- From the Editor -
Mixing It Up
|By Carroll Smith|
It’s an understatement to say that farming can be a stressful profession, given the risk factors and the unknowns that producers face every year. Many farmers employ knowledgeable crop consultants to scout their crops, give them good production advice and keep them apprised of local crop conditions, seed supplies and so forth. If a farmer has a question, he knows the answer is just a cell phone call away.
One of my favorite consultants and dear friend conducts his business in east-central Louisiana – Roger Carter, owner/operator of A.M.S. – Agricul-tural Management Services, Inc. Roger began scouting in 1964 and is a great source of information when it comes to area crops such as cotton, soybeans, corn, wheat and grain sorghum. He consulted for my Dad for many years, adores his wife ’Lise, is a rabid LSU fan, has a great sense of humor and always tells it like it is.
Once the season gets underway, Roger sends out the A.M.S. Ag Report every week, not only to his clients, but to a host of other folks in the ag business. I’m not sure exactly when he started the newsletter, but he used to mail it out, and somewhere along the line he switched over to email so now it regularly pops up on my screen.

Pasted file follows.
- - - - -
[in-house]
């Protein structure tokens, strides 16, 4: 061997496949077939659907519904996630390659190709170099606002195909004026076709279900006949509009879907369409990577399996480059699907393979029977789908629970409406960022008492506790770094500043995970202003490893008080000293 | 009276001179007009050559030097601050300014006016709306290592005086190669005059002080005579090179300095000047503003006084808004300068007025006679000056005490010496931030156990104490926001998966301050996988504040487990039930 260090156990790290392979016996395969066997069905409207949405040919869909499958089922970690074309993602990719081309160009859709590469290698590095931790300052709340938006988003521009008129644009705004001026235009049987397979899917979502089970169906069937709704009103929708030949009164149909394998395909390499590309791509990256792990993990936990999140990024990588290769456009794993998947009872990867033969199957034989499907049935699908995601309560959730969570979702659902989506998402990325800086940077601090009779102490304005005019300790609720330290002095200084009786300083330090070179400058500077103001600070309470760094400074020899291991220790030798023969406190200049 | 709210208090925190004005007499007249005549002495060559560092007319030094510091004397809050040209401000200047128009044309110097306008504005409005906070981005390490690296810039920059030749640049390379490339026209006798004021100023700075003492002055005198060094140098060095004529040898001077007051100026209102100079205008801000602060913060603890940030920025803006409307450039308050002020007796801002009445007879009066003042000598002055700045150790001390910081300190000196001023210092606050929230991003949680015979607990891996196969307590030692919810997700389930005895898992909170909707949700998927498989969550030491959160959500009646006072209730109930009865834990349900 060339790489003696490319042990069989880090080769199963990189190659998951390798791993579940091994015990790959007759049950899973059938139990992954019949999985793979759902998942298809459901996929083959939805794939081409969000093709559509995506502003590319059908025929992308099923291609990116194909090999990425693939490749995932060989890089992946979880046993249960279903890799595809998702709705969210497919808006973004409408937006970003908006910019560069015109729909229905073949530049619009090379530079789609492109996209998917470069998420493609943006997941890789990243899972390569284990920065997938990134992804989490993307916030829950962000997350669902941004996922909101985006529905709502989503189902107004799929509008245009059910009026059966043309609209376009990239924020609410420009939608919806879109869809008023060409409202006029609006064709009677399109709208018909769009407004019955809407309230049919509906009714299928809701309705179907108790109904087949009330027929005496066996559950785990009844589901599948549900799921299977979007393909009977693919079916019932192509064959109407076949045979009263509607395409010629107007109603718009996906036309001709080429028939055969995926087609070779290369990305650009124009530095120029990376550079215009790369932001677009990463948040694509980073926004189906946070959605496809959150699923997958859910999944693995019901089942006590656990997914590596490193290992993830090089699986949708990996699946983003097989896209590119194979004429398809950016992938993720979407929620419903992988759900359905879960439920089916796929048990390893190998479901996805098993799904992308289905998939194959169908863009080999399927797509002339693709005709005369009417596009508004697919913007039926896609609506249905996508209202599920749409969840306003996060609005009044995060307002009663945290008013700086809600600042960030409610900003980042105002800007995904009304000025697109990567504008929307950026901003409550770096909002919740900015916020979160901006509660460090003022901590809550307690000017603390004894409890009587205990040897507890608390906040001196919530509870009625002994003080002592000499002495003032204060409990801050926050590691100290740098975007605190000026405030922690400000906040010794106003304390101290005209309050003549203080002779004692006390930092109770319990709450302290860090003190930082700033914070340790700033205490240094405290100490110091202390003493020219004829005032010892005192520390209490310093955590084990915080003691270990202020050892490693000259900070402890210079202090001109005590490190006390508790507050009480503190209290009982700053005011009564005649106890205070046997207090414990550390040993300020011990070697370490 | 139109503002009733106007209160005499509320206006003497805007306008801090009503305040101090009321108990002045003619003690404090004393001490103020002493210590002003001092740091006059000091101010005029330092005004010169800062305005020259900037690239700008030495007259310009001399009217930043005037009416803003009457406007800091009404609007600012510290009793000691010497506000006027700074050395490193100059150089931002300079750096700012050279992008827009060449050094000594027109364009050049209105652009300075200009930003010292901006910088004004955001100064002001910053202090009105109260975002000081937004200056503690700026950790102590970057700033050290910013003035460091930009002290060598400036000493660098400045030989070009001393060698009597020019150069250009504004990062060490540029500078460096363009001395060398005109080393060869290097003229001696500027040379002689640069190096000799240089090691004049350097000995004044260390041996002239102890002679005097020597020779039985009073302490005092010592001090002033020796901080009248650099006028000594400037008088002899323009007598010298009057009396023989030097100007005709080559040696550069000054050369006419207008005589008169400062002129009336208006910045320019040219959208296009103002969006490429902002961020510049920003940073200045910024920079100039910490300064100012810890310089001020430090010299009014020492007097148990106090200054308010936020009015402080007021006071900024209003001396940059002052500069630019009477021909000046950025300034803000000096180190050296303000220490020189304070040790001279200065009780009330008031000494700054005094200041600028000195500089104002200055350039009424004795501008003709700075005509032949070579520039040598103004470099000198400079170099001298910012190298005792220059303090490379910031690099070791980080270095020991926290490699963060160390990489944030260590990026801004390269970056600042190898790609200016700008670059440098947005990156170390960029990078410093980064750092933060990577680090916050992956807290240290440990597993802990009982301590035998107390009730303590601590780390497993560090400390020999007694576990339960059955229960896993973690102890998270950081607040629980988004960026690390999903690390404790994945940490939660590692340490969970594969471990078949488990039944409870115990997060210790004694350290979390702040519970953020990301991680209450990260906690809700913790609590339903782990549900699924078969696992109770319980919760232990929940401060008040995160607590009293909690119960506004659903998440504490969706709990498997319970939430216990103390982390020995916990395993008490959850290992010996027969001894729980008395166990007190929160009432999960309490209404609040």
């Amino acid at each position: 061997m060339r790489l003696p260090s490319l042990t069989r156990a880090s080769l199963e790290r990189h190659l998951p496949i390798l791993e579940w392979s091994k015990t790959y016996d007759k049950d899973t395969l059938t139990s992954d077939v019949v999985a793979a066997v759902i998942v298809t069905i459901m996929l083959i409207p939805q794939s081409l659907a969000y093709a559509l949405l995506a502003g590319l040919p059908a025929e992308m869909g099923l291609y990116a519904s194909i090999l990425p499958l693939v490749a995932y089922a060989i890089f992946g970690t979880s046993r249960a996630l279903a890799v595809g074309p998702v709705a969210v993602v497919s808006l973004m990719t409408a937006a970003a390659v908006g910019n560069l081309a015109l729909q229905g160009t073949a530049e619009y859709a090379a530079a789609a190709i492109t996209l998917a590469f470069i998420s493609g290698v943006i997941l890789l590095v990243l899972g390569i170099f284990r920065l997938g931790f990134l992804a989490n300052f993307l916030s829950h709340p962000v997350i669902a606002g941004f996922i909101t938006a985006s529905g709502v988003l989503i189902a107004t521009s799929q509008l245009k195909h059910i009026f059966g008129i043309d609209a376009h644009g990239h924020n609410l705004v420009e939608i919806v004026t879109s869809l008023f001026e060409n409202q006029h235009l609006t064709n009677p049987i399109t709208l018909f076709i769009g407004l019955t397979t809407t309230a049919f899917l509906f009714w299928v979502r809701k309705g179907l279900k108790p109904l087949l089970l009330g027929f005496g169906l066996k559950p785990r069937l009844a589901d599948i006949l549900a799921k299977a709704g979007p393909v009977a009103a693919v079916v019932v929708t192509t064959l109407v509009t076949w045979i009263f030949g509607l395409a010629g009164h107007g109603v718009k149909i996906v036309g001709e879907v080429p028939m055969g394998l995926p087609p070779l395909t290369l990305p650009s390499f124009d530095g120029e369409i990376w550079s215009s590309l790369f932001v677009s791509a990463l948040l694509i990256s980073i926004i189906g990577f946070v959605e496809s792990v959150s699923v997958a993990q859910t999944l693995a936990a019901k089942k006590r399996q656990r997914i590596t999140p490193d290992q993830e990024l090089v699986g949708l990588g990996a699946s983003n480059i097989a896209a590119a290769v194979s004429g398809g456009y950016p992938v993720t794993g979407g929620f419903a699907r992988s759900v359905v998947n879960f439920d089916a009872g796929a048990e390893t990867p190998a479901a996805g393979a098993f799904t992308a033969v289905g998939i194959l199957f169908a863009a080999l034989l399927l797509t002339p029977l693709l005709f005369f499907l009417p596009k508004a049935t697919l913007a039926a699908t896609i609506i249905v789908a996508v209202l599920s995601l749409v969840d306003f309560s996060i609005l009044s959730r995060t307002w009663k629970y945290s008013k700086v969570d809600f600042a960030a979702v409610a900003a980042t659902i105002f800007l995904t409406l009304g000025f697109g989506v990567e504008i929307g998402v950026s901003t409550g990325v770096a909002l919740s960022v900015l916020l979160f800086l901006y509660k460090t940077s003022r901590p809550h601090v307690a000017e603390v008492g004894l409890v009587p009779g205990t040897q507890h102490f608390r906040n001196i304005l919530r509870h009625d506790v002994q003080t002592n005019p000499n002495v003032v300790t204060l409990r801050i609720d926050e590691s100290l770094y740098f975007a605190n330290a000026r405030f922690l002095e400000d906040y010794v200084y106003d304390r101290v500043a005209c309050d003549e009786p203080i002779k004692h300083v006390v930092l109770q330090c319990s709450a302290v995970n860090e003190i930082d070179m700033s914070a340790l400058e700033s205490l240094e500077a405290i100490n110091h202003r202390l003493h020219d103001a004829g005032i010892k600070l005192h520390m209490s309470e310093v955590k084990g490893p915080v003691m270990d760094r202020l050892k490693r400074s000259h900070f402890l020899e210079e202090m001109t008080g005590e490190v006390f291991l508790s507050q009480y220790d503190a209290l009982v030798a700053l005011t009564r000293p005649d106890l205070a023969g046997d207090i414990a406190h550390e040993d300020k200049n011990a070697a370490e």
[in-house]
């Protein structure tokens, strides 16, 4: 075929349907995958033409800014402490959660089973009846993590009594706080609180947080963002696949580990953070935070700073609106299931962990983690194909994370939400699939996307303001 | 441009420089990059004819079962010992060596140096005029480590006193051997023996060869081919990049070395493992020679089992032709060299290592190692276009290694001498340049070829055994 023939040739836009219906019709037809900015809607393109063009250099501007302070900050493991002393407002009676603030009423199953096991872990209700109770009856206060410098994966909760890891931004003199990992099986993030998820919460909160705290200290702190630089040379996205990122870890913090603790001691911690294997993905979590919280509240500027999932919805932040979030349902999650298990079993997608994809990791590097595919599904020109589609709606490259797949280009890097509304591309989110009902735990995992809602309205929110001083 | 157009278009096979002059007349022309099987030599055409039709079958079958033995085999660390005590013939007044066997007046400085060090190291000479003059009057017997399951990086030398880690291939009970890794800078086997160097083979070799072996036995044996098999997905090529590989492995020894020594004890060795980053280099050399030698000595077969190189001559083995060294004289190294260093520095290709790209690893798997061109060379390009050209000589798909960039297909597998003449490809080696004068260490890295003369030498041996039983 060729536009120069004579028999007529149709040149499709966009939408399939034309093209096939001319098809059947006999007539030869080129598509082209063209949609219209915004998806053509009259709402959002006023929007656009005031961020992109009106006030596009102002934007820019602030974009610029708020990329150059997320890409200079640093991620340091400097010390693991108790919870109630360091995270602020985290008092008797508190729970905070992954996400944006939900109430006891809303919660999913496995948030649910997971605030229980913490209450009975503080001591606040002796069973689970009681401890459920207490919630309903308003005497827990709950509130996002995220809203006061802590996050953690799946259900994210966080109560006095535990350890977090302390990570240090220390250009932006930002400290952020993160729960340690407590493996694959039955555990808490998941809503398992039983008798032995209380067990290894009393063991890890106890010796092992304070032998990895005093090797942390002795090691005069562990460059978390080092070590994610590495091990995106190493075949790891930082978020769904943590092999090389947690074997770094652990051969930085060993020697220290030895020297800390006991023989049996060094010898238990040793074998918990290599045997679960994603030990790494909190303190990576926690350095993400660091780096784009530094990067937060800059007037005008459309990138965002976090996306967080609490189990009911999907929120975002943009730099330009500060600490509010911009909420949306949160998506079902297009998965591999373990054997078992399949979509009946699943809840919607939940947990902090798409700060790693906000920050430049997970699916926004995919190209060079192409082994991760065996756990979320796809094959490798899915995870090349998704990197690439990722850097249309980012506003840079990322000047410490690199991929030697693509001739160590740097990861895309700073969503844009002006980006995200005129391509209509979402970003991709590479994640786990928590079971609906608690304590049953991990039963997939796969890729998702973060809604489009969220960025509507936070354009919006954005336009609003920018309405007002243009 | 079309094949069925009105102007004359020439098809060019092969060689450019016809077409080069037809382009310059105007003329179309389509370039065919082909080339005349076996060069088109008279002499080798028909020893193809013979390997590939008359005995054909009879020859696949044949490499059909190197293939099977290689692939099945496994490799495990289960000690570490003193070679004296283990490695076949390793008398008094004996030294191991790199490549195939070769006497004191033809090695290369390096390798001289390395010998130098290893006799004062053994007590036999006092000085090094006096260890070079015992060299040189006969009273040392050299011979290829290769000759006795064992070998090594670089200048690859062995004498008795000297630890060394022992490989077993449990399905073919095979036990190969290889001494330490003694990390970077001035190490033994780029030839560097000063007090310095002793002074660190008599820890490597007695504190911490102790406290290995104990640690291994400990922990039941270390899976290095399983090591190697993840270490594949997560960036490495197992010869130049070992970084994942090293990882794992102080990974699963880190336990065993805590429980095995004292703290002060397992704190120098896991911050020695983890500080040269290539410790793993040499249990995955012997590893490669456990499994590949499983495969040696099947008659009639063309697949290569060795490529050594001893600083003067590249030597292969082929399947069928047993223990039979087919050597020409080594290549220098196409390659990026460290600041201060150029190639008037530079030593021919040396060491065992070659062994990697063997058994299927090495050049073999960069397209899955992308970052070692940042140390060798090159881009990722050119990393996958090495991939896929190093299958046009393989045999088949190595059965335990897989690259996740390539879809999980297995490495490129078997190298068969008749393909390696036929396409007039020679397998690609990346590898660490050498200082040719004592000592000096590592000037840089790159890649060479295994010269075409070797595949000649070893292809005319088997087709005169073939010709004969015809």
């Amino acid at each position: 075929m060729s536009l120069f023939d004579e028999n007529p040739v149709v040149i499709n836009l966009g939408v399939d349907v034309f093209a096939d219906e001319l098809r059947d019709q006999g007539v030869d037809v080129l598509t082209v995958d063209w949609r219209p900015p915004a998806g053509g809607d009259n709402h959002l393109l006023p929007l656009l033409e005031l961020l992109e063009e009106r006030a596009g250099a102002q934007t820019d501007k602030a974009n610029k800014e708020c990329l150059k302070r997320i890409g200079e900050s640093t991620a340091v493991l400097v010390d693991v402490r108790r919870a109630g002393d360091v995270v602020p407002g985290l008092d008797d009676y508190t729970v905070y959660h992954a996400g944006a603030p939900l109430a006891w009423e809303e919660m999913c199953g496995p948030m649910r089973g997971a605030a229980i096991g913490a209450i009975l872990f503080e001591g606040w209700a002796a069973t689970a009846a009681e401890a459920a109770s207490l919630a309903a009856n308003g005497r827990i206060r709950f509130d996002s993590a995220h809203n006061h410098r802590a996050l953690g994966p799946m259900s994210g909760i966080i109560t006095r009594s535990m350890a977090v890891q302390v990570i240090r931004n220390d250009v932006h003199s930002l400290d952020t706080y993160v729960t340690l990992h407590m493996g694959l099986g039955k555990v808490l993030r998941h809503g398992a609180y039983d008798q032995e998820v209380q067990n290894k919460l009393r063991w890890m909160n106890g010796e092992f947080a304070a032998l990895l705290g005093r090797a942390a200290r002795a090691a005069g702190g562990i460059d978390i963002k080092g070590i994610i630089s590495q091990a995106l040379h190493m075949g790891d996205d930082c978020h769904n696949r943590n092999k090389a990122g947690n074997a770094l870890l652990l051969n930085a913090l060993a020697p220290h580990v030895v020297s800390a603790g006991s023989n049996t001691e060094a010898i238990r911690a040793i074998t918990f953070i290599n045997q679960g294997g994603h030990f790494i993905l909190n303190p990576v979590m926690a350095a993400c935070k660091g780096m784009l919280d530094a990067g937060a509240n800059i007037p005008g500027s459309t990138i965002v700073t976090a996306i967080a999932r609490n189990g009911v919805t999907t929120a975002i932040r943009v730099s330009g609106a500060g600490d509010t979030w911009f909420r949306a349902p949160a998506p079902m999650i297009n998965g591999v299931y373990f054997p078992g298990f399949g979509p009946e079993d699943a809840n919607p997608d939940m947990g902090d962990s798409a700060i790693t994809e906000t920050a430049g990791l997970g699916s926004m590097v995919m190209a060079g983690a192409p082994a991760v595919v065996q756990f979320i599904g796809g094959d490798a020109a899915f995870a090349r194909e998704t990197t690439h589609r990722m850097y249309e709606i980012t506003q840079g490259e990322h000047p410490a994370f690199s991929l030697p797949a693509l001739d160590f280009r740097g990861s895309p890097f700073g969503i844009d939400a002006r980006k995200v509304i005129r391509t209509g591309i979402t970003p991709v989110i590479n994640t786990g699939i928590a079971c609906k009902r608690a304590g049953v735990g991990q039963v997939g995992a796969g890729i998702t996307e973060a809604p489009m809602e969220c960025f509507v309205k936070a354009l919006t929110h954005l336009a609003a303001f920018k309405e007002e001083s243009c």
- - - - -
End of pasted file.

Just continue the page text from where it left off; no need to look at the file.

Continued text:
The unique thing about Roger’s report is that he not only provides timely updates on individual crops, the weather and “hot” ag issues, but he also adds a personal touch. He may eulogize a local person who was connected to agriculture, offer congratulations when a baby is born and even offer advice to his young scouts on how to get along with women.
But he always ends his report with “things that make you laugh.” Some of them are documented, but I believe he makes up most of them. Quotes, proverbs, jokes, you never know what Roger is going to come up with. For example, “You can survive on charm for about five minutes, then you better know something.” Or, here are some new country song titles: “I Bet My Wife Against Some Corn Seed and Lost,” “My Tractor Cut a Rut and Now I Am in It” and “Jimmy Cracked Four Dollar Corn & I Do Care.”
As I mentioned earlier, farming can be stressful, but if you’re one of the lucky recipients of Roger’s report, the timely crop information mixed with a dose of good humor will always brighten your day. If you’re not, remember to take time to laugh at little things and stay in touch with your friends.
Believe me, it will make the season go a lot smoother.
Hopefully, you have gleaned helpful information pertinent to the southern soybean growing region, and we look forward to continuing this effort in future issues.
If you have particular soybean topics you would like to see covered while we are out in the field this summer, please contact me at (901) 767-4020 or firstname.lastname@example.org.
Here’s wishing you a productive and profitable 2007 season!